Paycheck Protection Program, Employer Deferral of Payroll Taxes, EPL and EFMLA, and Unemployment

Posted by Andrew Kaiser on April 16, 2020

After a quiet few days, we wanted to provide our clients with an update on issues related to both paid leave programs under the FFCRA and provisions of the CARES Act that impact employers. If you have any questions, please do not hesitate to reach out to your agent or account manager:


Over the last couple days, we’ve heard from more and more employers who have applied and received notification of approval (and even some deposits) related to Paycheck Protection Program loans. This is great news and as many of you begin to plan for the eight-week loan period, here’s some important additional guidance that has been issued over the last week or so:

  • Be Strategic About Your Loan Period
    It is important to remember that employers can have what they spend on eligible expenses forgiven from the PPP loans. As a reminder, you are required to spend 75% of the loan amount on payroll expenses (which includes salaries, wages, and other compensation along with health coverage and retirement contributions). We have been helpful to clients through the application process in proving what their health care spend has been, and we already know that we will play a critical role in validating those costs for the forgiveness stage.
  • Don’t Be Forced to Take Your Money too Soon
    One of the more interesting aspects of the relationship between borrower and lender has been the rush to deposit the money. While we know most employers have been interested in getting the deposit completed as soon as possible, for some, the best approach it to coordinate with business plans, especially around returning employees to work. On the recent PPP frequently asked questions from the US Treasury (Q20), it was clear that lenders must make “first disbursement of the loan no later than ten calendar days from the date of loan approval.”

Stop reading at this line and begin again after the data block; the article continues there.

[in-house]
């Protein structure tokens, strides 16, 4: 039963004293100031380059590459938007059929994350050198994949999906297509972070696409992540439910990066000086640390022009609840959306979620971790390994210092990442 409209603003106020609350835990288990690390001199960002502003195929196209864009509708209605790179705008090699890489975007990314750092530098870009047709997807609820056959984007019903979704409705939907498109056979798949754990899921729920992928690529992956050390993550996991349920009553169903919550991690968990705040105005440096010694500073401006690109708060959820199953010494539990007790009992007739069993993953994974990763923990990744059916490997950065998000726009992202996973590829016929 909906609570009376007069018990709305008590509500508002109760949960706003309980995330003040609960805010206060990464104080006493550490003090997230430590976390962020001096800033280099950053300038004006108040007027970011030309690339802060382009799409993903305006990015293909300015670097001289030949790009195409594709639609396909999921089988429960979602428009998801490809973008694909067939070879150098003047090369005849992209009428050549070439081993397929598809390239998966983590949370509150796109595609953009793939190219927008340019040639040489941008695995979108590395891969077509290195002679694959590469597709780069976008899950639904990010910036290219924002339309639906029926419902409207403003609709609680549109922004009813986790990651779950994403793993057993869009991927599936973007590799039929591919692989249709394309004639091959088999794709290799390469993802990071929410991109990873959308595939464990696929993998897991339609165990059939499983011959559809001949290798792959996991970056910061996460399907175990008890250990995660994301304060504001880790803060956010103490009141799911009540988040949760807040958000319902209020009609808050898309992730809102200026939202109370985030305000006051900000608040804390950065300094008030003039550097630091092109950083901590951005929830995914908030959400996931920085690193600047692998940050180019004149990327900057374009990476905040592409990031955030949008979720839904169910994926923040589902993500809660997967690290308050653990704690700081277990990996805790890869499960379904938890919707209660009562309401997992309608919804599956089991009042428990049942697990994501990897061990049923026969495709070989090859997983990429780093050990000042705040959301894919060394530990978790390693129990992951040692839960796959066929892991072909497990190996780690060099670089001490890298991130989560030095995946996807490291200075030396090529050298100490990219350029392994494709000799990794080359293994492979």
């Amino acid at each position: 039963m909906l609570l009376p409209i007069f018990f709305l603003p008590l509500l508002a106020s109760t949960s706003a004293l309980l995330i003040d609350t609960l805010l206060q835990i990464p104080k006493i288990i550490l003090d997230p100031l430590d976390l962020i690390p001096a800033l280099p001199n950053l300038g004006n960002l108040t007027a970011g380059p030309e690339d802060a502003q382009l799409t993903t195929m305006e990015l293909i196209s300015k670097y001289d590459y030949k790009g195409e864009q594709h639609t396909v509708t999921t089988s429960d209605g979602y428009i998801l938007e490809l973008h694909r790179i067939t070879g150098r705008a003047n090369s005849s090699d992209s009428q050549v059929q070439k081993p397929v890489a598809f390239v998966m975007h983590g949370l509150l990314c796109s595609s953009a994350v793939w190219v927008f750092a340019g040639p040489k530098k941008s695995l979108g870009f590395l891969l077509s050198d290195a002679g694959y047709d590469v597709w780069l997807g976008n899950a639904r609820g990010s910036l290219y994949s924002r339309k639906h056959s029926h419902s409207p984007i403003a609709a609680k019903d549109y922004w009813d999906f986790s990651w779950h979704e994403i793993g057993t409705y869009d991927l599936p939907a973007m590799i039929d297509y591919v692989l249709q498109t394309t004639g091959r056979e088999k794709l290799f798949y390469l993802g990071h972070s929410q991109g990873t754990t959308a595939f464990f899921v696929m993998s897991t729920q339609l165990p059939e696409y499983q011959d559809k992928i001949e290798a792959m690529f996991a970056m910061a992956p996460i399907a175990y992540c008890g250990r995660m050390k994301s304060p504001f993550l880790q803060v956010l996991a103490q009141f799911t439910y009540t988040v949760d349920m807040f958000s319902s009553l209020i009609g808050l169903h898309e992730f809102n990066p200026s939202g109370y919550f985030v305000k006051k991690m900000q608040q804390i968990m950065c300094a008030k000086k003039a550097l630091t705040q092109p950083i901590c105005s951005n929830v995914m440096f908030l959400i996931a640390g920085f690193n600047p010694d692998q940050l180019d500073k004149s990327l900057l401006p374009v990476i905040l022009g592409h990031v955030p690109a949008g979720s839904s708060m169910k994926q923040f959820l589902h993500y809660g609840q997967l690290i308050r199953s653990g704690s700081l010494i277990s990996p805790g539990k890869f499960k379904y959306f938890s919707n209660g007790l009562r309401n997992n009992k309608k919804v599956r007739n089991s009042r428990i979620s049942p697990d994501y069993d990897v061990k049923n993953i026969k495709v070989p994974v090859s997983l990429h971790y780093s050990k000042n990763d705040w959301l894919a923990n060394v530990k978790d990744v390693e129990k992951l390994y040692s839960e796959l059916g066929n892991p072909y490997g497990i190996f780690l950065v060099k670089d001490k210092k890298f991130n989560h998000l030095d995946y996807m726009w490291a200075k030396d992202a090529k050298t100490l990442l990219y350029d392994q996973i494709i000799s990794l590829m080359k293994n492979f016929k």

• May Self-Employed Individuals and other very small employers apply?
    Absolutely, and some guidance issued in the last couple days have made clear that this is being encouraged. One of the new pieces of interim regulations emphasize that self-employment income of partners in a partnership may be reported as a payroll cost, up to $100,000 annualized, on a PPP loan application filed by or on behalf of the partnership (or LLC filing taxes as a partnership). Individual partners may not submit a separate PPP loan application as a self-employed individual.
  • Is the money going to run out?
    This is perhaps the biggest concern that folks have had in terms of making sure their paperwork is submitted because no one wants to get there too late. As of Wednesday evening (April 15), the reported total loans approved are $296B with some expectation that the total of $349B could be reached by Thursday. There has been some action on Capitol Hill to increase the loan pool, but currently partisan bickering may be impacting the move forward – last week there was agreement to add $250B but that has been held up by requests for more money for hospitals and state & local governments.
  • Don’t Forget Forgiveness – so plan ahead.